A few years ago I started considering fiction, non-fiction, speeches, movies in subjective terms: some made me simply “happy”; some didn’t. This is probably a function of sentimental aging; maybe I let my guard down to accept the hokey. But cynicism tops everything when we are rebels without a cause and perhaps I finally left that behind. Certainly, it is more difficult for me to appreciate a Bergman movie than in the sixties.
Of course happiness is part identification – in being an American (or Texan or Nebraskan or woman). But it also comes from a telling religious narrative. Warmth came from narratives or axioms or theories or gestures that seemed quintessentially human. We are aware of our broken nature – all of our broken natures – but we see an action prompted by our better angels – heroism, love, loyalty, generosity, nobility, strength. We are moved by the sailor at the gate at Corpus Christi, the generosity of music sung to the elderly during covid quarantines. Plenty of works seem inspired by our worse angels – cynical, bitter, moving into nihilism: paintings from the the thirties in Germany, harsh preachy modern art simmering with “Gramscian” arguments. In short, the ugly: graffiti on a statue, violent destruction of the great Shaw statue, the ignorance of the mob. But yesterday, I turned on the tv and paused at Lamar Alexander in mid-argument on the removing of statues.
I felt, well, happy & filled by the richness of human nature he described. I wonder about his effect. The objective, thoughtful rational comments, which make this blog so attractive, might be a bit subjective here. What does this and other moments in the last few weeks make you feel? Does he disgust you or do you feel warmth from it? What do our feelings mean? Some of the best lit crit begins with the feeling of the reader and then bores down on it, trying to analyze what prompted the feeling, what the feeling meant in a broader and deeper way than just one person’s response.
Thanks to Grurray, a link comes in below. I had found the transcrit and it lies below the fold; a border state statesman’s statement.
From CPspan 2:
Thank you, Madam President. Madam president, the late historian, Arthur Schlesinger Jr. said this, that self-righteousness in retrospect is easy and cheap. The late Samuel Huntington, who was a professor at Harvard of United States history and politics, wrote in effect that most of our politics is about setting great goals for ourselves – we, the American people – and then the struggle we have with the disappointment we feel when we don’t reach those high goals, like all men are created equal. Ben Hooks, who was from Memphis, and a well-known citizen of our state and a good friend, and once president of the NAACP, used to tell his students at the University of Memphis, remember that our country, America, is a work in progress. We have come a long way, but we have a long way to go. It’s in light of those three comments that I would like to discuss the effort that some people made last night to tear down president Andrew Jackson’s statue in Lafayette Square across from the White House.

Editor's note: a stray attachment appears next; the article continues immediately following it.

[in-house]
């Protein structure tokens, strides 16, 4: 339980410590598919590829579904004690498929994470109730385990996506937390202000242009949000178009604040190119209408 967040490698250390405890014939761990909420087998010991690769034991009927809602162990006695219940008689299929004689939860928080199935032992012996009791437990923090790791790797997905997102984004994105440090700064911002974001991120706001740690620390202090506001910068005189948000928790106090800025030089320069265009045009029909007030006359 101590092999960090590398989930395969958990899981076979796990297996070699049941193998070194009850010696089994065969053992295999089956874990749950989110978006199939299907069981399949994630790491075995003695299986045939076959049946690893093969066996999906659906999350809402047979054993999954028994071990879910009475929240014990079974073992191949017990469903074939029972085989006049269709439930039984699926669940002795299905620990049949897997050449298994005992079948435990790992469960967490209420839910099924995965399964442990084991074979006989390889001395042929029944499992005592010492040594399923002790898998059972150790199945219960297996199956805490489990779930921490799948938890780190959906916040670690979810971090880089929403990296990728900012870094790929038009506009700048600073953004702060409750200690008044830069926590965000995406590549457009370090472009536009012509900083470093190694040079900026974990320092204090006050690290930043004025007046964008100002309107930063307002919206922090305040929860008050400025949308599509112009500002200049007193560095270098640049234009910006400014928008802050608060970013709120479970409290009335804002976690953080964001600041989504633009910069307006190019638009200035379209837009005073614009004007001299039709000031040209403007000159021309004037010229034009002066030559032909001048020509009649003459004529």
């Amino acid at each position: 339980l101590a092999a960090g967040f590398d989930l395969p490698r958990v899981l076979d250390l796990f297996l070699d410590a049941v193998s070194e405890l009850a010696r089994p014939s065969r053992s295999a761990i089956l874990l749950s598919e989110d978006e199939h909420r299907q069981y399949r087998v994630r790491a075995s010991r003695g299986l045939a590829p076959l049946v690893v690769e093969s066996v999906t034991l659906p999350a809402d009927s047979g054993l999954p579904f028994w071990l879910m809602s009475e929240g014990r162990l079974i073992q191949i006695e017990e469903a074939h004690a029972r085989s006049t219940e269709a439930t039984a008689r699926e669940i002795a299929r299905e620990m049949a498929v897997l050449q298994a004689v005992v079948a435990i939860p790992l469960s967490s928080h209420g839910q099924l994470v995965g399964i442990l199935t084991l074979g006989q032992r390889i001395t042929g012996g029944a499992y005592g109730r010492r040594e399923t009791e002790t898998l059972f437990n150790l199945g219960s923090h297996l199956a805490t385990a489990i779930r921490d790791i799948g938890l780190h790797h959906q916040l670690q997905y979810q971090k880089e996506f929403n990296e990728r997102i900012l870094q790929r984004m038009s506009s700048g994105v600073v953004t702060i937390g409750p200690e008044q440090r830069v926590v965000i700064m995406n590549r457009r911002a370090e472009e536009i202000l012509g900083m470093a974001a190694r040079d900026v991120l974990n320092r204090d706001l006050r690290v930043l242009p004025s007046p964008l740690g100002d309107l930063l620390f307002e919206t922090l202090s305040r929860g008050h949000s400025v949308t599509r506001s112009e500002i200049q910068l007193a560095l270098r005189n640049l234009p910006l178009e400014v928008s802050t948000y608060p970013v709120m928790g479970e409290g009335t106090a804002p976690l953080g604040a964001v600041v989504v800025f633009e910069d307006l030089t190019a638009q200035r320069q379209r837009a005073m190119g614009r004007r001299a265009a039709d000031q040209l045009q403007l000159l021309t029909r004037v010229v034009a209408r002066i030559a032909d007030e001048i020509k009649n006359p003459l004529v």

Now, Madam President, I believe it’s always appropriate to review the monuments and the places that we name to see if there is a more appropriate name in the context of today’s times. For example, in this capitol, every state has two statues. From Tennessee, it’s Andrew Jackson and John Sevier. Senator Blunt, who is chairman of our rules committee, tells us that at any given time, some of those statues are in rotation because the state of Mississippi or Tennessee or Oregon or some state may have decided instead of those two individuals, we’d like to send up another statue. We would like in the context of today’s times to name somebody else and as we think about statues that are already named for generals in the confederacy or the union, a war that was fought a long time ago, it’s appropriate, I think, to keep in mind we have had a lot of wars since then. Two world wars, Korea, Vietnam: we have had a lot of very distinguished generals. We have had courageous Congressional Medal of Honor winners. Maybe in the context of today’s times, there is a place for a Camp MacArthur or Camp Eisenhower or Ivan C. York, Congressional Medal of Honor winner from Tennessee. It’s always appropriate to review the places that are named and the documents we put up to see if there should be a better name or a better place for a monument in the context of today’s times.